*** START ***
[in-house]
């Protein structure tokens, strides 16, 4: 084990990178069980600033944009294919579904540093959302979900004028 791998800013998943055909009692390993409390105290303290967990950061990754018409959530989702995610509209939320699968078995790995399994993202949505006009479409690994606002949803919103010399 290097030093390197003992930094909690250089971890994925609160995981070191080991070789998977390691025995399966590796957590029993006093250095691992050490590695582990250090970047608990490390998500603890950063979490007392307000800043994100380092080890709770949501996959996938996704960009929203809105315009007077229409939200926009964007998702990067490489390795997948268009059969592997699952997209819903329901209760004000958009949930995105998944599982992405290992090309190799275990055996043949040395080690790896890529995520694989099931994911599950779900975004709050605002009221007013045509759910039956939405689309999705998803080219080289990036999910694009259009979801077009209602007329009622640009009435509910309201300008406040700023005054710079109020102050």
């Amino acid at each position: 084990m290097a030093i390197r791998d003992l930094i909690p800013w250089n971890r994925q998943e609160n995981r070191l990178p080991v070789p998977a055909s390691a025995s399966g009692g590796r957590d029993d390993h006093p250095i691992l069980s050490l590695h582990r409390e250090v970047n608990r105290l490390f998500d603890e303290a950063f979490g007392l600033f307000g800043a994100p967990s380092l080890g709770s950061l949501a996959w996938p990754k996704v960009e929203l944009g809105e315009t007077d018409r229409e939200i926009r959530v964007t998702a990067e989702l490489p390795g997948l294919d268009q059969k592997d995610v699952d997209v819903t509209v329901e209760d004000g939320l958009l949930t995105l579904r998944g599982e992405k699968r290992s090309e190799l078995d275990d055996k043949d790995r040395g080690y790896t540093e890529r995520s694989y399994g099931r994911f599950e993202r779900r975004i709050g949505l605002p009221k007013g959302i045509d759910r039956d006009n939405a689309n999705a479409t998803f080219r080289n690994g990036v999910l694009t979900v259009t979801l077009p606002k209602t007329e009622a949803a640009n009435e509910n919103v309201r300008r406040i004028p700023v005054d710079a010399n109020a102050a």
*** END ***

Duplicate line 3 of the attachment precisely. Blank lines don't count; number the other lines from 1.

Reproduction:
């Amino acid at each position: 084990m290097a030093i390197r791998d003992l930094i909690p800013w250089n971890r994925q998943e609160n995981r070191l990178p080991v070789p998977a055909s390691a025995s399966g009692g590796r957590d029993d390993h006093p250095i691992l069980s050490l590695h582990r409390e250090v970047n608990r105290l490390f998500d603890e303290a950063f979490g007392l600033f307000g800043a994100p967990s380092l080890g709770s950061l949501a996959w996938p990754k996704v960009e929203l944009g809105e315009t007077d018409r229409e939200i926009r959530v964007t998702a990067e989702l490489p390795g997948l294919d268009q059969k592997d995610v699952d997209v819903t509209v329901e209760d004000g939320l958009l949930t995105l579904r998944g599982e992405k699968r290992s090309e190799l078995d275990d055996k043949d790995r040395g080690y790896t540093e890529r995520s694989y399994g099931r994911f599950e993202r779900r975004i709050g949505l605002p009221k007013g959302i045509d759910r039956d006009n939405a689309n999705a479409t998803f080219r080289n690994g990036v999910l694009t979900v259009t979801l077009p606002k209602t007329e009622a949803a640009n009435e509910n919103v309201r300008r406040i004028p700023v005054d710079a010399n109020a102050a």